Tuesday, April 8, 2008


There seems to be a lot of heated debate over this controversy. Many people argue in support for a law to be passed that makes English the official language of the US. But I feel that this legislation would be unnecessary and above all, biased to the many thousands of legal Americans who are not originally from America. Language has done nothing so far to threaten our unity and will continue to do nothing to do such a thing, because we clearly have far bigger current issues to deal with (noting the fact that our country is in a secession right now)
Making English our authorized language means one of many things. To name a few, several services to the public would have to be stopped. For example, telephone assistance such as 911 operators could only be available in English, making it impossible for many citizens to comprehend what they are saying(obviously). This causes an extremely hazardous situation in any type of emergency. Additionally, legislating this law would mean that voting ballots would strictly have to be in English. My grandmother, for instance, is originally from Cuba but is a legal citizen to the United States and therefore has every right to vote for whoever will be her future president. However, she does not speak a word of English. Would it be just to restrict her from voting, a privilege that one has as a US citizen, just because she cannot speak English? This type of law would be unjust, because many instances as this one will be recurring again and again, and it simply isn't fair.
Accessing a translator in hospitals for if there is an emergency to take care of will be out of the question for many minorities if English is to be used for all governmental or business-related purposes. Again, it is unjust and it may promote hazardous situations.

Friday, March 28, 2008

Just the Facts

  • 323 different languages are spoken in the United States
  • 32 million Americans speak a language other than English at home
  • Many states have already made English their official language, but none have documented that their state is more united because of this, nor is it firmly enforced
  • The U.S. is a country of immigrants
  • Health, safety, and other hazards could arise if they cannot get information in their native languages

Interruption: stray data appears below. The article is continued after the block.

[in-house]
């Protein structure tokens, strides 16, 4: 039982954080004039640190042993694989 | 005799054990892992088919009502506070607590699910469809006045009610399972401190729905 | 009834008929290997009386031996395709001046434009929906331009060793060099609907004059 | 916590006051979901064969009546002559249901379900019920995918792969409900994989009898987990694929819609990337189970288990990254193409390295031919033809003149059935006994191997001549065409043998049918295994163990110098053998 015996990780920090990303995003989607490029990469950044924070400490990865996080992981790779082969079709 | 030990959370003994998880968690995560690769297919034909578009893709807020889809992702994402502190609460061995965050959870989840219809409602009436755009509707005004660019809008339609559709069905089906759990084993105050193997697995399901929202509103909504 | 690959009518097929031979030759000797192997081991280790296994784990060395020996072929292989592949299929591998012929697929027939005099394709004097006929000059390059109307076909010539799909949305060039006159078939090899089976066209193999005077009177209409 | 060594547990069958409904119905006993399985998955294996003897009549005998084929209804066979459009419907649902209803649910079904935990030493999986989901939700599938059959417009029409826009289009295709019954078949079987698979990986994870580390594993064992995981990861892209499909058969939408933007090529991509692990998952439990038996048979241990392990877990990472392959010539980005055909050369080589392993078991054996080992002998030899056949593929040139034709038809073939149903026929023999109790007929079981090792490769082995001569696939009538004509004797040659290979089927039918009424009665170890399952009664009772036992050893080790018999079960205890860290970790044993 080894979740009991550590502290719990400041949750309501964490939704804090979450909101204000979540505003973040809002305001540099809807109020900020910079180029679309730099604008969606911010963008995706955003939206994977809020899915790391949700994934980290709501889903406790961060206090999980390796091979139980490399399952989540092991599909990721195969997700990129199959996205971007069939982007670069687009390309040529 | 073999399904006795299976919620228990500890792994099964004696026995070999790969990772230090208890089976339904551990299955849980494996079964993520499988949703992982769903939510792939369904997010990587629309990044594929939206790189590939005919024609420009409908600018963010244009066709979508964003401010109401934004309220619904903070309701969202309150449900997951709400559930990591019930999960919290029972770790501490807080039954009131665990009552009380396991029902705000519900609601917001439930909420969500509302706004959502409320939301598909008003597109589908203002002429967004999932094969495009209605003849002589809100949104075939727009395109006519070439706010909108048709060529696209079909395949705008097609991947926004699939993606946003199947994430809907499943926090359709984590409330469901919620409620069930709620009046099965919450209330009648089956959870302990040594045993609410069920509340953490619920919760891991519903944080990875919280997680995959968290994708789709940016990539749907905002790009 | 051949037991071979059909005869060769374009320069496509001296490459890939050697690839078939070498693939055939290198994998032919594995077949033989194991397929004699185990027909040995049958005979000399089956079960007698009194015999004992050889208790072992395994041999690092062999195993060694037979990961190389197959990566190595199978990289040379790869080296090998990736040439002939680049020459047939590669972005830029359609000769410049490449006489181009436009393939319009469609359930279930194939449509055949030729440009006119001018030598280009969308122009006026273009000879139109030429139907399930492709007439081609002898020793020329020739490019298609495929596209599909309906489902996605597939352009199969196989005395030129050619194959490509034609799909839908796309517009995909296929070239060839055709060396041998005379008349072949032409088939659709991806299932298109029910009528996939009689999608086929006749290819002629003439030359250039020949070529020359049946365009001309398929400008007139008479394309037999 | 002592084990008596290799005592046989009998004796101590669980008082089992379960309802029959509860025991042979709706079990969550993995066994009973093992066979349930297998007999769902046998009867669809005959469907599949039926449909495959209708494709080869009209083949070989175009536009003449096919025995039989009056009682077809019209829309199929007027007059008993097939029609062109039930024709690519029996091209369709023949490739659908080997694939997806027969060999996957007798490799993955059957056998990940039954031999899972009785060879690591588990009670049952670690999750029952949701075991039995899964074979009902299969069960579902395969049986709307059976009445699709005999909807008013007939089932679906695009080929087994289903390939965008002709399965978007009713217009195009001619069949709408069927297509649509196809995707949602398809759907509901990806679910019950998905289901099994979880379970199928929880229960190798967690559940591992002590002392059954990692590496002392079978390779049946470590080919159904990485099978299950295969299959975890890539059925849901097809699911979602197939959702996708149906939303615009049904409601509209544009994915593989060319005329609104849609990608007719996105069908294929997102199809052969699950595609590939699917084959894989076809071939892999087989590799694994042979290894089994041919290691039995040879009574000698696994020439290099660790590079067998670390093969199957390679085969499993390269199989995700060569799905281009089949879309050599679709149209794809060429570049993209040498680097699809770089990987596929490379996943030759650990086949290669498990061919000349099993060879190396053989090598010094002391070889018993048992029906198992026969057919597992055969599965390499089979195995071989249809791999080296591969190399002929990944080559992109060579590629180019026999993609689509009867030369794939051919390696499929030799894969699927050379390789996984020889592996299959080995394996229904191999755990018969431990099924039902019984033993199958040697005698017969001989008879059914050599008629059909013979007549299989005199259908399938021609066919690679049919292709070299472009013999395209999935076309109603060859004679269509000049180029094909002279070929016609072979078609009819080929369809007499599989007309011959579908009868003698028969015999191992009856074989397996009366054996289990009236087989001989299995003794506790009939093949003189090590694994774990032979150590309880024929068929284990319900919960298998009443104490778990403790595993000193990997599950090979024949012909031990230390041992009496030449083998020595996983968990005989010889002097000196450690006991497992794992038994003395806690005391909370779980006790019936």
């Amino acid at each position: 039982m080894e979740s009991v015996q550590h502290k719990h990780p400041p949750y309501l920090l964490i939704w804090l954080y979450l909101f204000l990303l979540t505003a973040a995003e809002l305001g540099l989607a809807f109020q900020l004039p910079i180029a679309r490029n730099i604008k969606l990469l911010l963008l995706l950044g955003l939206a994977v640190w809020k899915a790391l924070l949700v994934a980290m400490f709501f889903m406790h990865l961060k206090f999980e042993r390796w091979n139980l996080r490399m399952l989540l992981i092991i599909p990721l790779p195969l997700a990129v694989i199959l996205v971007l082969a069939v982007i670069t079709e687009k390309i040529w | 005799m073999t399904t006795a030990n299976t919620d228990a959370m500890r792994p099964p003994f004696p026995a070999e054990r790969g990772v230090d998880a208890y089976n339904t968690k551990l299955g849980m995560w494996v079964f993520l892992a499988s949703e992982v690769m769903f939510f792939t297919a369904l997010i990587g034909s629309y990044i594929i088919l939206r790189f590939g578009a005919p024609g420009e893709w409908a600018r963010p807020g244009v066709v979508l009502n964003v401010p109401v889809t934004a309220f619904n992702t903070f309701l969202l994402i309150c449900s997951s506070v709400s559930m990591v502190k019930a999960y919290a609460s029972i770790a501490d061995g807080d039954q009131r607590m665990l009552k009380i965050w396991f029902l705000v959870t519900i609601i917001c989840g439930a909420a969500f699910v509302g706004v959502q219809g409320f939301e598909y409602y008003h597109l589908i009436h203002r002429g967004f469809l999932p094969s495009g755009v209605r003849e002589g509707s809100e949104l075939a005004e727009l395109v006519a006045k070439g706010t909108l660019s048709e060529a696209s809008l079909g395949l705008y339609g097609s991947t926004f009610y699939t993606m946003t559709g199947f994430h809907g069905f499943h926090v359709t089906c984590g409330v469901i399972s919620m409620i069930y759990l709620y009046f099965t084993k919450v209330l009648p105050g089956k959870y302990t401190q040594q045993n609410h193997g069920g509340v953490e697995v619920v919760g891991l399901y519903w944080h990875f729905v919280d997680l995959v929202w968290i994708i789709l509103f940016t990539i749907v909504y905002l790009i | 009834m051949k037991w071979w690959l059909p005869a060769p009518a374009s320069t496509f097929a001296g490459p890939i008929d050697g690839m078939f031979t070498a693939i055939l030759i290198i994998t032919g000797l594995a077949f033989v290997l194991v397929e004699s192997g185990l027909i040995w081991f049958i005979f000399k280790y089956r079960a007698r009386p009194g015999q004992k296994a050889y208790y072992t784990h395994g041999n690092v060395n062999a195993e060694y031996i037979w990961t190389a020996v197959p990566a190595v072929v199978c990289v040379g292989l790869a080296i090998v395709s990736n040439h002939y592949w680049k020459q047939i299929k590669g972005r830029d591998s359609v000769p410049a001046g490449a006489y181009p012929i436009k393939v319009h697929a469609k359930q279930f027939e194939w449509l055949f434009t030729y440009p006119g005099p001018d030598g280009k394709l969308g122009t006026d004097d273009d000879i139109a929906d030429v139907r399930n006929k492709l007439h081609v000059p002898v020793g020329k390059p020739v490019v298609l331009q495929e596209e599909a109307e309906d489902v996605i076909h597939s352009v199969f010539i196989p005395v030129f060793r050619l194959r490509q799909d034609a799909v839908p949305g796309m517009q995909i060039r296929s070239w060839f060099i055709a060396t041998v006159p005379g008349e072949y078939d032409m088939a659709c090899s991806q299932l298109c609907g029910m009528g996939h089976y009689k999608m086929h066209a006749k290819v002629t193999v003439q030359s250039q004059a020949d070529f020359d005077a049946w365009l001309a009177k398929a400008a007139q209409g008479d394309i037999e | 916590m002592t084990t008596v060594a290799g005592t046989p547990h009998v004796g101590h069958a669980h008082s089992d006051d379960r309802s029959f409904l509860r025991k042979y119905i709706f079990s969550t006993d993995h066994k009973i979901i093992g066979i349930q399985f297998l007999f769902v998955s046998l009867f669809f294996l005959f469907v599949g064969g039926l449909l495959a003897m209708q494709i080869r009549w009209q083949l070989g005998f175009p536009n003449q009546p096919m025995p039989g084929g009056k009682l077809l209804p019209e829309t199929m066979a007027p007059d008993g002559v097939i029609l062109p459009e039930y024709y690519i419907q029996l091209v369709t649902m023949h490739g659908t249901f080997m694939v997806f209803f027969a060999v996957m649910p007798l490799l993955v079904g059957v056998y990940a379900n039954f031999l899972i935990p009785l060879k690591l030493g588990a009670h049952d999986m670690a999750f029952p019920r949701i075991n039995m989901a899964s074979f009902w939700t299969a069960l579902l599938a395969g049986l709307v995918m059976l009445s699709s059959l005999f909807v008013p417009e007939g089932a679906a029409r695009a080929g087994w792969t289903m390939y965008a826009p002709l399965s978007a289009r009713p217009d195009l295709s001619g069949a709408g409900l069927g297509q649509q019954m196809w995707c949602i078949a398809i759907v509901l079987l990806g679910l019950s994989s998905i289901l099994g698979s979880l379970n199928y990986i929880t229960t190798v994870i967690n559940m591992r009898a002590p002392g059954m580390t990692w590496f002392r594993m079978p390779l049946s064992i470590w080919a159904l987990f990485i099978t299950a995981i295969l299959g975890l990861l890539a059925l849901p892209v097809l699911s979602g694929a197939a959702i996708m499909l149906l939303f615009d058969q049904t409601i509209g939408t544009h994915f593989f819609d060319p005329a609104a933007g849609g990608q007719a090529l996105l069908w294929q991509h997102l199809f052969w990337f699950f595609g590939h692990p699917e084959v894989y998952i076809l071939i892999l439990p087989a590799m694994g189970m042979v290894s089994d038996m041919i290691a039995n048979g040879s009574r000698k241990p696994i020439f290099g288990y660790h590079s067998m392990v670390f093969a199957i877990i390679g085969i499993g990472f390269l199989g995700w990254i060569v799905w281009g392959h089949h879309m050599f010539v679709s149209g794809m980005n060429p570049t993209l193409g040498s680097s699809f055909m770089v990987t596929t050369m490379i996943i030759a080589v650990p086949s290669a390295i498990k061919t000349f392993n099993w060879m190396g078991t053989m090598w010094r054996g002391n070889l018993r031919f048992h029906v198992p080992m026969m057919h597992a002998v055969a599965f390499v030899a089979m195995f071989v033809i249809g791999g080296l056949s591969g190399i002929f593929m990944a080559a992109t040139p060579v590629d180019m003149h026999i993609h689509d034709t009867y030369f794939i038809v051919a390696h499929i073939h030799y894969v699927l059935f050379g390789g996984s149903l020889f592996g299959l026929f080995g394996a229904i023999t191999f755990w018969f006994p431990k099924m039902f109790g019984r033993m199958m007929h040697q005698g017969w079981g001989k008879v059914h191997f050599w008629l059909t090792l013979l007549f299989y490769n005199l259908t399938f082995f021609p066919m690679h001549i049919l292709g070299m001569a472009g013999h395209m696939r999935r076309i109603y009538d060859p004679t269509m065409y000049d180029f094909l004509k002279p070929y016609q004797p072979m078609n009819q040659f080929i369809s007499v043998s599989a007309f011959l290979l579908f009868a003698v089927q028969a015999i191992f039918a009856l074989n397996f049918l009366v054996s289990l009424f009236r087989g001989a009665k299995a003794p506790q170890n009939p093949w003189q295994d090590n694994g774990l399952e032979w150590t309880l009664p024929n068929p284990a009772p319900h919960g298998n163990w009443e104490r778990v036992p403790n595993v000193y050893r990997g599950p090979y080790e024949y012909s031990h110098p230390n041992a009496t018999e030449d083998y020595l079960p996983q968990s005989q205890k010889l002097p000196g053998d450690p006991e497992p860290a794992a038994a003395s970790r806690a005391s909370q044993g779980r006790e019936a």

• Language restrictions would make it difficult for law enforcement officials to question people who sprak anything other than English
  • Having multiple languages would make our country more diplomatic and interesting
  • May cause health hazards where minorities cannot easily access health care
  • Making English the official U.S. language overlooks the importance of an individual's native language and culture
  • 94% of Americans already speak English, so legislation is unnecessary

Wednesday, March 26, 2008

What the Experts Say

There are a surprisingly significant amount of political leaders and also relevent people within the government who feel that an English-Only law would be unjust. For instance, President George Bush says that, "The ability to speak English is the key to success in America. [I] support a concelt [I] call English-Plus, insisting on English proficiency but recognizing the invaluable richness that other languages and cultures being to our nation of immigrants. In Texas, the Spanish language enhances and helps define our state's history..."

A Democratic representative from Texas writes, "Through [my] experiences with Hispanics and other immigrants, I have seen how hard they work to learn English and become full participants in American society. This is also one reason [why I] oppose 'English-as-the-Official-Language' bills that are brought up in Congress." He also feels that, "Declaring English the official language of the United States would not increase the percentage of Americans who speak English. And those who do not speak English are not any less American than those of us who do." He makes a very valid point in the quote.

Robert D. King, teacher at the University of Texas at Austin and writer of linguistics, expresses his feelings towards language diversity. "Rather than fearing language diversity, Americans should celebrate their country's linguistic richness."